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Helmut Schmidt, Published October 13 2013

Juggling act: All Fargo elementary schools to stay open; more to be built

FARGO – The Fargo School Board is keeping all of the School District’s elementary schools open.

And it’s preparing to build more.

The question popping up now is: How to pay for those decisions?

It appears the board is getting a running start on its next 10-year facilities plan. If preliminary decisions are finalized, the School District will spend $24 million to $31 million on construction in the next few years, including:

- Retrofitting six elementary schools with air conditioning: an estimated $10 million.

- Building an elementary school in Ed Clapp Park: $14 million, not including land or fit-up costs.

- Possibly expanding the Eagles Center into an elementary school: $7 million, though this is less certain. (More on that later.)

On Tuesday, the school board signed off on having staff nail down a purchase price for a school site on park district land in Ed Clapp Park, south of Interstate 94 in the Bluemont Lakes subdivision.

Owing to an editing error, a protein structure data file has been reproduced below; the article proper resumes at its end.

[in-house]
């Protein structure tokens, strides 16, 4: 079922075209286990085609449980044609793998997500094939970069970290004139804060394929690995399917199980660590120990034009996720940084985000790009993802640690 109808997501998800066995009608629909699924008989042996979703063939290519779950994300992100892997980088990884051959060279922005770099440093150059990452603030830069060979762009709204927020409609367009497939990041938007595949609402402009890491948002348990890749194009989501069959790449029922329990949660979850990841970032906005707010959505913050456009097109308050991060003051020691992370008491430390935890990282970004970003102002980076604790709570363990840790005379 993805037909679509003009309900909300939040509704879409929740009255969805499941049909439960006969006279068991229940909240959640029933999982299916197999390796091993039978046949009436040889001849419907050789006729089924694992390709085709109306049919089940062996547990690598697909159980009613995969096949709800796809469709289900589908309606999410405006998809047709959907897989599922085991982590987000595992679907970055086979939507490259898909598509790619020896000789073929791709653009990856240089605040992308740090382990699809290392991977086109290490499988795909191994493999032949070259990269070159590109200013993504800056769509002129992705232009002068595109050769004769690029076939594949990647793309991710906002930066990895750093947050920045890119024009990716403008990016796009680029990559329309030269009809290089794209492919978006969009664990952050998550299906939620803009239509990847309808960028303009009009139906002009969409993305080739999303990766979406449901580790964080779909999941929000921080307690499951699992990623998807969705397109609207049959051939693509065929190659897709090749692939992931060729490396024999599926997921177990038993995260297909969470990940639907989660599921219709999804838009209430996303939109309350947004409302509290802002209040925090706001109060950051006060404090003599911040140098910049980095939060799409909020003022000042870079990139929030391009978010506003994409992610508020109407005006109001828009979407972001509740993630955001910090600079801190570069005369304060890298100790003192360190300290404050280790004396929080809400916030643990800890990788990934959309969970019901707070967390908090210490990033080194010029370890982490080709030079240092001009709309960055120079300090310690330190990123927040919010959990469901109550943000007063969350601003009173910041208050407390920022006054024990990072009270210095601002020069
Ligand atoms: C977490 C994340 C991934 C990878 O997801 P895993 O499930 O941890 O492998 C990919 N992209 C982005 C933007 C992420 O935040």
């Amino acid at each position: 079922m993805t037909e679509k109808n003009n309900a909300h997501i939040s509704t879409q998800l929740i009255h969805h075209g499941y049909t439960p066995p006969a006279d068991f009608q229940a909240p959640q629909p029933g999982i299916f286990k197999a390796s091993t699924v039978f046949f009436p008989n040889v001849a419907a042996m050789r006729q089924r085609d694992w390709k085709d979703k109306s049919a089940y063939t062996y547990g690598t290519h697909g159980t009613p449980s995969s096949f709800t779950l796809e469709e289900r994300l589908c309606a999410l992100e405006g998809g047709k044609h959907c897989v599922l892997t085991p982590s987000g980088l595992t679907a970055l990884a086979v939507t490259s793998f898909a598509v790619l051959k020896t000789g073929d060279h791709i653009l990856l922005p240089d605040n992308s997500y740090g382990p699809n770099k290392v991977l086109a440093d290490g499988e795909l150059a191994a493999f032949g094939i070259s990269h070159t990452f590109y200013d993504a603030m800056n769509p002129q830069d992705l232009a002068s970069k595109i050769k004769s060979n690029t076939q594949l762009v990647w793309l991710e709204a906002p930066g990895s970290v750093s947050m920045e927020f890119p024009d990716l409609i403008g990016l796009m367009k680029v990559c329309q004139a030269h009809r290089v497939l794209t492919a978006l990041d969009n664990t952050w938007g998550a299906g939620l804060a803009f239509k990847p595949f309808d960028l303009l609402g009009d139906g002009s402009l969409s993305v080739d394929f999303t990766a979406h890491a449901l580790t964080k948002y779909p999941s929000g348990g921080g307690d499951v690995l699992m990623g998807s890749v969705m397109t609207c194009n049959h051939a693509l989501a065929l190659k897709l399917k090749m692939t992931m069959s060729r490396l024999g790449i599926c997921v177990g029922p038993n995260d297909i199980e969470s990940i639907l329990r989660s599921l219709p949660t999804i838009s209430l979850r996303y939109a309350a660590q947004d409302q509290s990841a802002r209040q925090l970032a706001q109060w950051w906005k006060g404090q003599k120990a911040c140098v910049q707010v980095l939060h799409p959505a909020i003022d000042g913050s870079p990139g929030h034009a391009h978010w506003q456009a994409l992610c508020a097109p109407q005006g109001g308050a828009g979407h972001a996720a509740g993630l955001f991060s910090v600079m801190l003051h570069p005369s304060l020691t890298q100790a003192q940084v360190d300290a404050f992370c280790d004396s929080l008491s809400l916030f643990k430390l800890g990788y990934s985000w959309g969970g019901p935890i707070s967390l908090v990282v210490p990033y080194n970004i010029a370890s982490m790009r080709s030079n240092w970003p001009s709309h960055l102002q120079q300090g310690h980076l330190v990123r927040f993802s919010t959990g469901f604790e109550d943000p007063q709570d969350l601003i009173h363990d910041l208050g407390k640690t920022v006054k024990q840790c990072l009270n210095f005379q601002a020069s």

Board members also gave administrators the go-head to continue working with an architect on designs and to meet with nearby residents about the school.

“If we are going to open a school by 2015, we need to get going on this. We can’t wait,” Superintendent Jeff Schatz told the board.

The board also voted to have engineers do design studies on the six schools that need air conditioning – Clara Barton, Lewis and Clark, Roosevelt, Horace Mann, Madison and McKinley – to determine how much work can be done in the coming year.

Check the checkbook

Board member Rick Steen and Business Manager Broc Lietz say finance options - still being studied – come down to using the district’s available cash, issuing new debt with voter approval, restructuring current debt, or a combination of those possibilities.

The general fund’s ending balance is expected to have $24 million at the end of the 2013-14 school year, and the building fund will have nearly $6 million, Lietz said.